Tell me about your research areas. What are you working on right now?

I’m working on an archaeological site in Armenia and we’re working on a Byzantine site. This site dates to around the 1st century B.C. and it was actually excavated by paleolithic archaeologists who were interested in human-Neanderthal interactions, but it turns out all that cool paleolithic stuff is underneath several feet of Byzantine cemetery. Which, if you’re a paleolithic archaeologist is very annoying, because you can’t just dump it, you have to carefully go through it.I love the Byzantine stuff. It’s a cemetery and we have these huge, almost Megalithic burials and graves, and we have multiple people buried throughout several generations. One thing that is very cool is that interspersed between these graves are these huge, deep pits full of animal bones. I haven’t seen them yet, but my colleagues have told me that it’s mostly cattle. It’s interesting to know what these animal bones are doing here! Some people think it might be remnants of a party that people had after they buried their loved ones, where they celebrated the life of the person that was deceased and they just buried the trash from these feasts and these parties and ceremonies where they buried their loved ones. So, now that international travel is allowed, [I’m hoping] to go to Armenia this summer to start some work.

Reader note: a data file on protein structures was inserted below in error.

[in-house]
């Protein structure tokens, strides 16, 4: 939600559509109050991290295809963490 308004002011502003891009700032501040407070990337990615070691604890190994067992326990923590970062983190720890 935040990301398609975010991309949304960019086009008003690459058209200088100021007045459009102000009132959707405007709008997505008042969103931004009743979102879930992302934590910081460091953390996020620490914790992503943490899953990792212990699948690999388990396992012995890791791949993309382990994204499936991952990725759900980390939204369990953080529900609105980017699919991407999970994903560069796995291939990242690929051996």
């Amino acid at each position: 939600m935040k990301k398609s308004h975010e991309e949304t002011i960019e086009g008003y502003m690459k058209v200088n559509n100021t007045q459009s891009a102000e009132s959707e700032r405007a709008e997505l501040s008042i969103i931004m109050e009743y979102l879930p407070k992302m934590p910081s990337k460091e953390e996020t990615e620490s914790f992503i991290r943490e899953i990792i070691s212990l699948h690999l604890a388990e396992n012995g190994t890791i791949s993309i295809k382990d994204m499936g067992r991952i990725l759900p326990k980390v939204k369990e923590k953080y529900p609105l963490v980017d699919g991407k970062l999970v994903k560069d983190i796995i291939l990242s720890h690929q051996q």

Has the field of archaeological work been influenced by COVID?

Yes, it has! Most archaeological work that is happening now, especially outside of the US, is international. I work in the Middle East, and you have teams of Middle Eastern archaeologists, North American archaeologists and European archaeologists who are working together, but obviously with travel bans people can’t go anywhere. So, last year there was a complete shutdown of archaeological research, at least as far as international collaboration is concerned. Which was frustrating because that’s what I do during the summer. But on the other hand it was good, because archaeologists love digging, and excavating and finding cool stuff, and they can be lazy about writing and publishing and presenting. So they got bored, and they were like “if I can’t dig I might as well write something and publish it.” This was a good year to study the material they had excavated and write about it and present it at conferences or publish articles and books. So in that sense I think it was a good break for archaeological sites. Archaeological sites are finite resources, so any break we can take from constantly destroying them, and instead focusing on what we’ve found already, is a blessing. We’re just slowing the pace of destruction of the sites.